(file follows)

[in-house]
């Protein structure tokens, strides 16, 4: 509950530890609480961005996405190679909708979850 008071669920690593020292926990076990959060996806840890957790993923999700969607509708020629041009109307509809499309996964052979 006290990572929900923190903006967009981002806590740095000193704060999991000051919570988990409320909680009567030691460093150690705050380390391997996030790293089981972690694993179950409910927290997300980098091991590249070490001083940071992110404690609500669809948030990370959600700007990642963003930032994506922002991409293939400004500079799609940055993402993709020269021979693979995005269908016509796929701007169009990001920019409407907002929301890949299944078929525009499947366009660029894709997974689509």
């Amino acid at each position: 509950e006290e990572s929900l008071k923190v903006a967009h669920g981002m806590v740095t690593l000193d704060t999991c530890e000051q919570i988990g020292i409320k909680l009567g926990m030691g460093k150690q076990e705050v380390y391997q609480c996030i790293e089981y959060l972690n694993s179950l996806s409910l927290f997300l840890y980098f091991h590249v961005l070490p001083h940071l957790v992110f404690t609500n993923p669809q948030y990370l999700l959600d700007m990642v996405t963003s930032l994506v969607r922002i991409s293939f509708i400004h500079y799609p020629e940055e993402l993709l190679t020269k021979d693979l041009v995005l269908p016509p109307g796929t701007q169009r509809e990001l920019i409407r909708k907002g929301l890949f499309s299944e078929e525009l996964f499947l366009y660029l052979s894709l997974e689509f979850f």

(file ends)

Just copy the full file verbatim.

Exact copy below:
[in-house]
């Protein structure tokens, strides 16, 4: 509950530890609480961005996405190679909708979850 008071669920690593020292926990076990959060996806840890957790993923999700969607509708020629041009109307509809499309996964052979 006290990572929900923190903006967009981002806590740095000193704060999991000051919570988990409320909680009567030691460093150690705050380390391997996030790293089981972690694993179950409910927290997300980098091991590249070490001083940071992110404690609500669809948030990370959600700007990642963003930032994506922002991409293939400004500079799609940055993402993709020269021979693979995005269908016509796929701007169009990001920019409407907002929301890949299944078929525009499947366009660029894709997974689509």
């Amino acid at each position: 509950e006290e990572s929900l008071k923190v903006a967009h669920g981002m806590v740095t690593l000193d704060t999991c530890e000051q919570i988990g020292i409320k909680l009567g926990m030691g460093k150690q076990e705050v380390y391997q609480c996030i790293e089981y959060l972690n694993s179950l996806s409910l927290f997300l840890y980098f091991h590249v961005l070490p001083h940071l957790v992110f404690t609500n993923p669809q948030y990370l999700l959600d700007m990642v996405t963003s930032l994506v969607r922002i991409s293939f509708i400004h500079y799609p020629e940055e993402l993709l190679t020269k021979d693979l041009v995005l269908p016509p109307g796929t701007q169009r509809e990001l920019i409407r909708k907002g929301l890949f499309s299944e078929e525009l996964f499947l366009y660029l052979s894709l997974e689509f979850f």